Rethinking the Cure: Towards a Land-Based Solution for Somali Piracy
Rashid Abdi, Maritime Counter Piracy Conference | 11 Apr 2011
Because the TFG has struggled to steer the process of devolution, impatient local communities in the periphery have, over the last four years, been busy rebuilding the rudiments of regional state institutions, improving inter-communal harmony, and experimenting with a quasi-democratic and consensual style of governance. In this, they are mimicking similar processes in Somaliland and Puntland. It is true, however, that some of these emerging self-governing regional polities are far from stable, and the gains they have made remain highly tenuous and reversible.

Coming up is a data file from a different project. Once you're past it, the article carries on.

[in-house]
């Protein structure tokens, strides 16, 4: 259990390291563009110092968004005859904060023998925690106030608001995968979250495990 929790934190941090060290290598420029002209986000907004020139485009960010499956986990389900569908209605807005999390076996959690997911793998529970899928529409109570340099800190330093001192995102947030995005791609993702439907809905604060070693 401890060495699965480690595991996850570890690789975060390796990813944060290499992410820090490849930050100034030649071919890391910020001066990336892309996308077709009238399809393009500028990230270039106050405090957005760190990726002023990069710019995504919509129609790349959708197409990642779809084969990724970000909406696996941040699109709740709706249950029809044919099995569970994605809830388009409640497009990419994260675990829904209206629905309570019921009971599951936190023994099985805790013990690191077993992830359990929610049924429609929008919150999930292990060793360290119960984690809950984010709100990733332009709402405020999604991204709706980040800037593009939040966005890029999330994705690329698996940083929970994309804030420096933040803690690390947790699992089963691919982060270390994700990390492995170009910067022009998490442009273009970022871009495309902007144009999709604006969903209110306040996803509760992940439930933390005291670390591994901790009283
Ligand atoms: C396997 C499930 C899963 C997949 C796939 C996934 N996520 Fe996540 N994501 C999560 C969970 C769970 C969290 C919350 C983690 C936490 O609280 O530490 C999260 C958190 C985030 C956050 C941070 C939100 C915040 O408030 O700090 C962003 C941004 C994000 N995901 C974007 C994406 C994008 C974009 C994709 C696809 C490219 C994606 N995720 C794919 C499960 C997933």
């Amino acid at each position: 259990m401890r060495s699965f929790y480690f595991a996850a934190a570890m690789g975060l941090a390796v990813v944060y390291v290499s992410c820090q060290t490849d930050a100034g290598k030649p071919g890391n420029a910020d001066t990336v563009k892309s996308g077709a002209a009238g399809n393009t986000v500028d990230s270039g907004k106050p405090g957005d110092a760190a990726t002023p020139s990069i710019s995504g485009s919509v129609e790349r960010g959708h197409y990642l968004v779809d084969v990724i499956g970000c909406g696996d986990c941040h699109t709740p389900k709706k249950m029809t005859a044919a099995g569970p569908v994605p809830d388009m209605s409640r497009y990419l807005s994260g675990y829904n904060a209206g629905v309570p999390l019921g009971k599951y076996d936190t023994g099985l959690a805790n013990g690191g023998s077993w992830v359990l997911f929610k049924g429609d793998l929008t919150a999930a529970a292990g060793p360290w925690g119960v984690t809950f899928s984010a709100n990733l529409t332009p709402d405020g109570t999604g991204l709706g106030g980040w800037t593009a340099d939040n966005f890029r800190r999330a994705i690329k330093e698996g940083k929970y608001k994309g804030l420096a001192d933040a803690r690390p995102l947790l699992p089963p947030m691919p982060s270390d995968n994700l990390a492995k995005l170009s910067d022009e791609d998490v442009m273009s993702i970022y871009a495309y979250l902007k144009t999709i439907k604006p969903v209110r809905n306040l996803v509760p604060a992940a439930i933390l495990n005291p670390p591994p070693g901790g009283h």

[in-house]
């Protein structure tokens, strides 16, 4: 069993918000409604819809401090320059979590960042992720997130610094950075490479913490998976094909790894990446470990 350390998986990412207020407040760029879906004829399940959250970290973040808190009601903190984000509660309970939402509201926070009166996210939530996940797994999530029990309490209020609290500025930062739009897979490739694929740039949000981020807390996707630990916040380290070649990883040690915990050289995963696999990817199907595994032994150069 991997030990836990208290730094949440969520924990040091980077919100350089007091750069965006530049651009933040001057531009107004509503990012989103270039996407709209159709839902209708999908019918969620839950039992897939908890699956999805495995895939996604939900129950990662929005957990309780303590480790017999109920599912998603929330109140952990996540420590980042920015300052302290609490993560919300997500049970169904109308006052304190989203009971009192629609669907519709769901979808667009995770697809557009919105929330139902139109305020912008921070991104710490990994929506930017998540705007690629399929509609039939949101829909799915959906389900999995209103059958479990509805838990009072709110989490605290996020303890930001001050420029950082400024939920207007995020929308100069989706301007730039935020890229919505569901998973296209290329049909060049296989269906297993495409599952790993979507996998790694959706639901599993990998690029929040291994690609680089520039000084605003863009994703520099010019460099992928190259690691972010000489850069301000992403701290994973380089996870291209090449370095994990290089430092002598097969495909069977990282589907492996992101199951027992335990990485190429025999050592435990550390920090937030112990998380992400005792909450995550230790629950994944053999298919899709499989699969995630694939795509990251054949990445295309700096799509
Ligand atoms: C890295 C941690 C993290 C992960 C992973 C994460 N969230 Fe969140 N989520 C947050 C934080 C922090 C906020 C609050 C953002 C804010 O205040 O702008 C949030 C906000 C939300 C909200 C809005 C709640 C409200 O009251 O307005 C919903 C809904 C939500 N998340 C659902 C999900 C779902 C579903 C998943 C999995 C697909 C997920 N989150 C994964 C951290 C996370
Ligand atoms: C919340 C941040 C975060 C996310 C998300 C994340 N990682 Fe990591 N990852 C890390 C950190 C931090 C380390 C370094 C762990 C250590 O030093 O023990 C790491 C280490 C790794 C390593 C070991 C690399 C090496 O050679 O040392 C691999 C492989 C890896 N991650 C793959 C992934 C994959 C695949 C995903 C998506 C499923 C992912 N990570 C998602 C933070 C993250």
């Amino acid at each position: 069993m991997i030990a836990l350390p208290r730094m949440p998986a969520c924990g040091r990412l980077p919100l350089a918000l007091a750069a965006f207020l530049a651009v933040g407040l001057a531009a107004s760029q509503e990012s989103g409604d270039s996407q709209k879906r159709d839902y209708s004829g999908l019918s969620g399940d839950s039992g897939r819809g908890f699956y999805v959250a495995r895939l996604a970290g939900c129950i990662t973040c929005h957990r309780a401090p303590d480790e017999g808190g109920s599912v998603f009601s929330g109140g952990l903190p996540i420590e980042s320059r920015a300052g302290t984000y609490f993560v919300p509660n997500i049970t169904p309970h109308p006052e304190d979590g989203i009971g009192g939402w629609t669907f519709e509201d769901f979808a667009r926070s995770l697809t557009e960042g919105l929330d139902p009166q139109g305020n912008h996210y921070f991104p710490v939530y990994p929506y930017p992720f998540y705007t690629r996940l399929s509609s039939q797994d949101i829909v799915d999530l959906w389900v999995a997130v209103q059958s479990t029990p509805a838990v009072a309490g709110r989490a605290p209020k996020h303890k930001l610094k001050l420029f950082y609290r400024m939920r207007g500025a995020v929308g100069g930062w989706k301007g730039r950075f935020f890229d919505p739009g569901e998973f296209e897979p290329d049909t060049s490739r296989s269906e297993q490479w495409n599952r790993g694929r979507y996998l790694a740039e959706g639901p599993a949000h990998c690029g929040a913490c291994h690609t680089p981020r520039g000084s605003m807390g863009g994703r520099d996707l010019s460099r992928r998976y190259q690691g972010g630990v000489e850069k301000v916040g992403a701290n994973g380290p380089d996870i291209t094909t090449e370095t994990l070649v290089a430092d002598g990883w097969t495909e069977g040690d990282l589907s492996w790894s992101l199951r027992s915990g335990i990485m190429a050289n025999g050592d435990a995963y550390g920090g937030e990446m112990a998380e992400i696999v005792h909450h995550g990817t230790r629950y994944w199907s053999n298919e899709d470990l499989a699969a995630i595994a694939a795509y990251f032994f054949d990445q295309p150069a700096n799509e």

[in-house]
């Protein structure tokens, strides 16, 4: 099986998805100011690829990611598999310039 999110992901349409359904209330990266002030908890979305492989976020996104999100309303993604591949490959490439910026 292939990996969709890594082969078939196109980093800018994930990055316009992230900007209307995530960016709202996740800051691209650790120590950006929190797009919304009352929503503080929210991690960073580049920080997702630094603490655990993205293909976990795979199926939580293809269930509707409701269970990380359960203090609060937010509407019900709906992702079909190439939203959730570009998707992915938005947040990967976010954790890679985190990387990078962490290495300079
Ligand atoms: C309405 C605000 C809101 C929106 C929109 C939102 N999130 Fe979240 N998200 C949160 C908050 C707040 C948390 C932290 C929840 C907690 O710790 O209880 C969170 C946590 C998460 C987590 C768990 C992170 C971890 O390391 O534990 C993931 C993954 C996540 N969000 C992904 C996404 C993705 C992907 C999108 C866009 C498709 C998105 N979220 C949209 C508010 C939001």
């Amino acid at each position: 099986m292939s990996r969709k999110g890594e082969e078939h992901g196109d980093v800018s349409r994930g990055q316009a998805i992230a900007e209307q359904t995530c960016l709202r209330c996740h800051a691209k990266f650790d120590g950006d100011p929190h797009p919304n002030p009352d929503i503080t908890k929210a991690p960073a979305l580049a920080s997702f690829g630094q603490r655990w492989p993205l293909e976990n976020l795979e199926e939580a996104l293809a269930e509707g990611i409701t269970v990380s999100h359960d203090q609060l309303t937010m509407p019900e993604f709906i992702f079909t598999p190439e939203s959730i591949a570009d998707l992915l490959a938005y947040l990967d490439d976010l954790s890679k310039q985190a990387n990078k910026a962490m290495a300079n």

Nevertheless, there is little doubt that the “revolt against the centre,” and attempts to create viable local administrations, are genuine, organic and underpinned by a remarkable degree of popular support — a political development that stands in stark contrast with the hopeless situation in Mogadishu, where a weak and discredited TFG appears out of sync with the wishes and aspirations of its people. While it may not appear immediately obvious, international support for these fragile entities and “recovery” pockets in central and northern Somalia is the best means to banish the piracy menace from Somalia.